By Liisa Wale
Arizona Community Press | www.azcommunitypress.org
Many of us know what genetically engineered crops are. Information about genetic engineering has been in the media since the 1990’s. Even if you are unaware of genetically modified organisms (GMO) you have probably been consuming some foods that are genetically engineered. For over a decade, almost all processed foods in the United States – cereals, salad dressings, canned soup, baby formula, etc – have contained ingredients from plants whose DNA has been manipulated in a laboratory. About 90% of all corn, soybeans, and cotton that is grown in the United States is genetically engineered. Most of the cotton that is being grown in Arizona is genetically engineered. Regulators and scientist who work for companies such as Monsanto, Syngenta and Dow Chemical say that these foods pose no danger and are safe to consume. Over the last decade there has been numerous reports and research studies that state otherwise. These studies show that there are both health and environmental effects due to genetically engineered crops.
A new study conducted in 2011 reported presence of Bt toxin, used widely in GM crops, in human blood for the first time. Scientists from the University of Sherbrooke, Canada, have detected the insecticidal protein, Cry1Ab, circulating in the blood of pregnant as well as non-pregnant women. Scientists and multinational corporations promoting GM crops have maintained that Bt toxin poses no danger to human health as the protein breaks down in the human gut. But the presence of this toxin in human blood shows that this does not happen.
As reported by India today:
“They have also detected the toxin in fetal blood, implying it could pass on to the next generation. The research paper has been peer-reviewed and accepted for publication in the journal Reproductive Toxicology. The study covered 30 pregnant women and 39 women who had come for tubectomy at the Centre Hospitalier Universitaire de Sherbrooke (CHUS) in Quebec.”
On Monday, September 17 a British study, conducted at the University of Newcastle, revealed that eating GM food can change the genetic make-up of your digestive system and could put you at risk of infections that are resistant to antibiotics. Geneticist Dr Michael Antoniou, of Guy’s Hospital, London, said the results “indicated the need for an extensive GM foods testing”. Dr Antoniou added: “Bacteria in the gut are going to take up genes that will make them resistant to potentially therapeutic antibiotics. The possibility is that someone who picked up the antibiotic resistance through food and then fell ill, that a medical antibiotic might not be effective.”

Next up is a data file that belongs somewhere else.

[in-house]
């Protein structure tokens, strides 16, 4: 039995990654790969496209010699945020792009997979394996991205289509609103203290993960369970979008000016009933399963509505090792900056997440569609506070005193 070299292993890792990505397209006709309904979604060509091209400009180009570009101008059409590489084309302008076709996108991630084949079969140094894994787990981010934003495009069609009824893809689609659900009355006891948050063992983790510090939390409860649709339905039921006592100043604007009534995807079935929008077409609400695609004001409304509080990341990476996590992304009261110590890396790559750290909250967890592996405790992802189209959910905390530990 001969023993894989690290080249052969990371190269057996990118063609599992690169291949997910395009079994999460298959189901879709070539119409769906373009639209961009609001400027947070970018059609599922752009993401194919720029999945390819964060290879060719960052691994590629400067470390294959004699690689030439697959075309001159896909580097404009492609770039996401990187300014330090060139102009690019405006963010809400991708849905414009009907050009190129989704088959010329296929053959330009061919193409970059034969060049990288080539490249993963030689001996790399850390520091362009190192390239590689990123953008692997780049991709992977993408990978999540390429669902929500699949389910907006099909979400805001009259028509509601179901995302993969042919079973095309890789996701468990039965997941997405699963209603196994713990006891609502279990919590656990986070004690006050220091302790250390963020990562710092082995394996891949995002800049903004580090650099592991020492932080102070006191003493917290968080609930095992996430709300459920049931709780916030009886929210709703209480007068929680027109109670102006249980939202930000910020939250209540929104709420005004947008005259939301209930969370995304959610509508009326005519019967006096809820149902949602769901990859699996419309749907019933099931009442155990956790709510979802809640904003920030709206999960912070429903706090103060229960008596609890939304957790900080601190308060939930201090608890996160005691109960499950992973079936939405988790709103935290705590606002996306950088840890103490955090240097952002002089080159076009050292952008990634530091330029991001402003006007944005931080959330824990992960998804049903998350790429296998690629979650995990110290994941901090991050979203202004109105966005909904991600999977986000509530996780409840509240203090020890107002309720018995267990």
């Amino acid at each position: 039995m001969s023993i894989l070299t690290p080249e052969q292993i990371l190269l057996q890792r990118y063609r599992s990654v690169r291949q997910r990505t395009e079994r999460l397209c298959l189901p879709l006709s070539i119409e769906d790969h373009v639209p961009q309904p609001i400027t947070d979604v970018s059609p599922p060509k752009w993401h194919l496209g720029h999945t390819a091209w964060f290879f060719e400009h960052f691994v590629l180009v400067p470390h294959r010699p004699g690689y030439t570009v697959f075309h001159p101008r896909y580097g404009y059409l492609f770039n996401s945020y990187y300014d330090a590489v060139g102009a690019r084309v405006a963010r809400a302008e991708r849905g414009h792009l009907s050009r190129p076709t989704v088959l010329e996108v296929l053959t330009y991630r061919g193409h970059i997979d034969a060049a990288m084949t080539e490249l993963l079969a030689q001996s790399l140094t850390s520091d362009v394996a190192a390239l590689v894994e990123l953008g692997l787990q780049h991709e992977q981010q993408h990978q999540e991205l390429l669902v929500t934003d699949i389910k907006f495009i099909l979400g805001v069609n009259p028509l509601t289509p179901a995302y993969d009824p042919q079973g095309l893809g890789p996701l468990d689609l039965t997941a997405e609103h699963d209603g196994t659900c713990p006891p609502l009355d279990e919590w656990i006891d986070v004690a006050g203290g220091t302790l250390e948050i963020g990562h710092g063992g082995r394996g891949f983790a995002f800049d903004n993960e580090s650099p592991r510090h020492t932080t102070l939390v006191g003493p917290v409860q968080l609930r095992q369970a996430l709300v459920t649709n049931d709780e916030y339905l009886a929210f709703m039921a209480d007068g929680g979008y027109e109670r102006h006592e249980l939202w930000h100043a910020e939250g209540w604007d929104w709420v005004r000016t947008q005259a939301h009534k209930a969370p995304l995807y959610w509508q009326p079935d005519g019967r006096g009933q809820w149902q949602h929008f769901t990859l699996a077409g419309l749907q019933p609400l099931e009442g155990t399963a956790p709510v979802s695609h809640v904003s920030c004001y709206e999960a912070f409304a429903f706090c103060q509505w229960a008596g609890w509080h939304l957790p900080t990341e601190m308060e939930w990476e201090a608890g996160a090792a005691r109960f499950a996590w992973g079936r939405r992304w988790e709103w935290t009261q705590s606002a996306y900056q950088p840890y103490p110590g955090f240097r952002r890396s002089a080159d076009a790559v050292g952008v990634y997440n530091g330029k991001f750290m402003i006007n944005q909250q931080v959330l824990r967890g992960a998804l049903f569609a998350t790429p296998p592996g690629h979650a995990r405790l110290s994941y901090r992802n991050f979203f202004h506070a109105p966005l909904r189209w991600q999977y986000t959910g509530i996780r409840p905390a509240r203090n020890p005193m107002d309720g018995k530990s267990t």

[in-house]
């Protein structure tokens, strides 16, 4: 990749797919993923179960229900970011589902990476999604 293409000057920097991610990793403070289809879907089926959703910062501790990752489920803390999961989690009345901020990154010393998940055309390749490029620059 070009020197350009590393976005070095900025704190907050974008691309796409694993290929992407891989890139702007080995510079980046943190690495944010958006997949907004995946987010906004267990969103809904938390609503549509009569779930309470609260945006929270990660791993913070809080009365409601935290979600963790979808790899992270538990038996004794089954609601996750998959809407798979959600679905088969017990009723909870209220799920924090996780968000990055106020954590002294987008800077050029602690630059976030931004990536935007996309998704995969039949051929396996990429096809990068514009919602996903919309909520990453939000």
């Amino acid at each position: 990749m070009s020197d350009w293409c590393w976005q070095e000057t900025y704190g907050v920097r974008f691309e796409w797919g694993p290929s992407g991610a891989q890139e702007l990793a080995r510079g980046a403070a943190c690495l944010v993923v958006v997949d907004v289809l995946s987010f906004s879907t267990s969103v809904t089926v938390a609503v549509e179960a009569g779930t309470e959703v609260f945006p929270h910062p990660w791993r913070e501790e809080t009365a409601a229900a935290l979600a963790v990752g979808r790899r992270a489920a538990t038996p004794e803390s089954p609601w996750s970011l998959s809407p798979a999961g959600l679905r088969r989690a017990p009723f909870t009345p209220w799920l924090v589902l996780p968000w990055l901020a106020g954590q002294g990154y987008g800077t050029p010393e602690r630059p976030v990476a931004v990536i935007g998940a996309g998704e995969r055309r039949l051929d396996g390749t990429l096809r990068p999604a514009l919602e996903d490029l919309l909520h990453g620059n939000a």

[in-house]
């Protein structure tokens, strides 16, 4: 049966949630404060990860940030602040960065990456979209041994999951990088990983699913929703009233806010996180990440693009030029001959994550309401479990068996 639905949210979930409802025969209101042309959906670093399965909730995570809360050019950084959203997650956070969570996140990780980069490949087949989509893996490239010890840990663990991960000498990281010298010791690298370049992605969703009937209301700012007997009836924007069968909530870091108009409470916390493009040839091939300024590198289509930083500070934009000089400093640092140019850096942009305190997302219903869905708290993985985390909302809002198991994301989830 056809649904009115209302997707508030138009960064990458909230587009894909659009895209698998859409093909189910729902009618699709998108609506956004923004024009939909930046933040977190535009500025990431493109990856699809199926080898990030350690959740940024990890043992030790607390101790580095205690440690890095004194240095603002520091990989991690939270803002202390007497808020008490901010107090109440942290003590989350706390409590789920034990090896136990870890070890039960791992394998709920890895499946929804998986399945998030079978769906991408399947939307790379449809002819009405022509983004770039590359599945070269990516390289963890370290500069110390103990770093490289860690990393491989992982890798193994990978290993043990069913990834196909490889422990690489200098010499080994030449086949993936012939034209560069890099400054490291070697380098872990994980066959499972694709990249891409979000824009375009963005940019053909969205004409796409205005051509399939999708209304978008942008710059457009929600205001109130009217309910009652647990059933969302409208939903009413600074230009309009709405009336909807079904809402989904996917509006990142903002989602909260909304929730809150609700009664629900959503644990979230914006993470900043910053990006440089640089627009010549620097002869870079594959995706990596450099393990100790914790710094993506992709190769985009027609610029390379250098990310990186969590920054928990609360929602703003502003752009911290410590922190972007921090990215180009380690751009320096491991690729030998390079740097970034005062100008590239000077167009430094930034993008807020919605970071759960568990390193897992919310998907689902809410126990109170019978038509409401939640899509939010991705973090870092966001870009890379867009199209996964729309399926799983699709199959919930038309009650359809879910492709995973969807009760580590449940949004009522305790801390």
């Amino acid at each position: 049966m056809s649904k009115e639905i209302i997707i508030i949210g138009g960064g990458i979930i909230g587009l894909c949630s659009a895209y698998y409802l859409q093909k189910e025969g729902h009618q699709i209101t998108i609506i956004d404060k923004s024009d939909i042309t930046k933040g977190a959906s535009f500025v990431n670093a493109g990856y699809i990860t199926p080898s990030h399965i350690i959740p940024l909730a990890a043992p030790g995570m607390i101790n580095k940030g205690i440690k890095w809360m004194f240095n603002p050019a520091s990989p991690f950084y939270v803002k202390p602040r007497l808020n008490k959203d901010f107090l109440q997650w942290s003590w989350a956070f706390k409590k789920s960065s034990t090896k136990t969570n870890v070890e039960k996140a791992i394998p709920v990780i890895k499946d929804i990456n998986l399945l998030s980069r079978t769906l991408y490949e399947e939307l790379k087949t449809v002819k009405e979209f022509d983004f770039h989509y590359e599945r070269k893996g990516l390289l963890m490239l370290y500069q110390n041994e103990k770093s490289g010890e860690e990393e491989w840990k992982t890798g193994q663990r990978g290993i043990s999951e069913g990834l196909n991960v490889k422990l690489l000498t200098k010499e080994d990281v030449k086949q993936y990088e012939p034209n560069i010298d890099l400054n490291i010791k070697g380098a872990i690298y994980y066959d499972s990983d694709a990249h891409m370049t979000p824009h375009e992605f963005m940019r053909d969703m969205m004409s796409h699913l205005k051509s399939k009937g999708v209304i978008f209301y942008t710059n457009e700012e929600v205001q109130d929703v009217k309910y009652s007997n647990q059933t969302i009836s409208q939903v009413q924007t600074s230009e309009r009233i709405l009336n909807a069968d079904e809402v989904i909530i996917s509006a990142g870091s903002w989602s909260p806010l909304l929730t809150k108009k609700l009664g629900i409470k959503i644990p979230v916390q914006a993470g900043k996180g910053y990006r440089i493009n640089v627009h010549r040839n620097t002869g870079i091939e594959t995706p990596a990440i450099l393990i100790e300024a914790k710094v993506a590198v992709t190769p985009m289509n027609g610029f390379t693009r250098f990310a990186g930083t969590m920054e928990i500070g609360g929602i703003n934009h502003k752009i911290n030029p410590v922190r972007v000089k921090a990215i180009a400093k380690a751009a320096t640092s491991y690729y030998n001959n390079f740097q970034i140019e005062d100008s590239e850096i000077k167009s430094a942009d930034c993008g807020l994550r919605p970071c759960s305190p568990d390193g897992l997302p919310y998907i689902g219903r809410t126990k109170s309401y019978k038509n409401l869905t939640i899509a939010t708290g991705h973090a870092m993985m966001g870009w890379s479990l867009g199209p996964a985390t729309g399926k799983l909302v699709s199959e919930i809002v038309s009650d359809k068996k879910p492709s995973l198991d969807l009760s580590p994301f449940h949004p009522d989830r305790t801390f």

In addition there is growing evidence of harm from GMO’s including allergic reactions to GM Soy and Corn. The planting of GMO crops – some of which now contain toxic insecticides within their genetic structure – may also be responsible for poisoning bees and weakening their immune systems thus contributing to the colony collapse disorder.
Despite the public saying they do not want GMO food and an increasing number of studies that indicate that they have potentially irreversible impacts on health and the environment the USDA and biotech companies are working behind the scenes to rubberstamp new genetically engineered crops with little or no serious scientific review to vouch for their long-term safety. No independent peer-reviewed studies are required under the current biotech regulatory system in the United States to guarantee the long-term safety of these new genetically engineered crops before they’re approved. Earlier this summer, the USDA posted 12 new genetically engineered crops for public comment. Nine of the twelve new GMO crops up for review are under a new fast-tracked process. Some of these crops include:
- Dow 2,4-D and Glufosinate Tolerant Soybean
- Syngenta Corn Rootworm Resistant Corn
- Okanagan Non-Browning Apple
- Monsanto Dicamba Tolerant Soybean –
- Dow 2,4-D, Dlyphosate and Glufosinate Tolerant Soybean
- Genective Glyphosate Tolerant Corn
The increase in research and concern about eating genetically engineered foods is fueling a movement to require that food from genetically modified crops be labeled, if not eliminated. In California, this November the citizens will vote on Prop 37 whether to label GMOs. In Vermont, the governor last year signed into law to label GMOs. Currently that is stalled because Monsanto has threatened to sue the state of Vermont. If the requirement of labeling of GE foods actually gets carried out then the tracking and documentation of health and environmental effects in the United States can move forward. This is something that the Biotech industry fears and thus has fought to stop.
The week of September 17th there are 75 protests planned throughout the United States to target makers of genetically engineered foods on the Anniversary of Occupy Movement to Occupy Monsanto. In Phoenix events include a film screening of “Bitter Seeds” at One Voice Community Center and a Silent Biohazard Vigil.
“If the biotech industry is so proud of GMOs, why don’t they tout GMOs on food packaging labels?”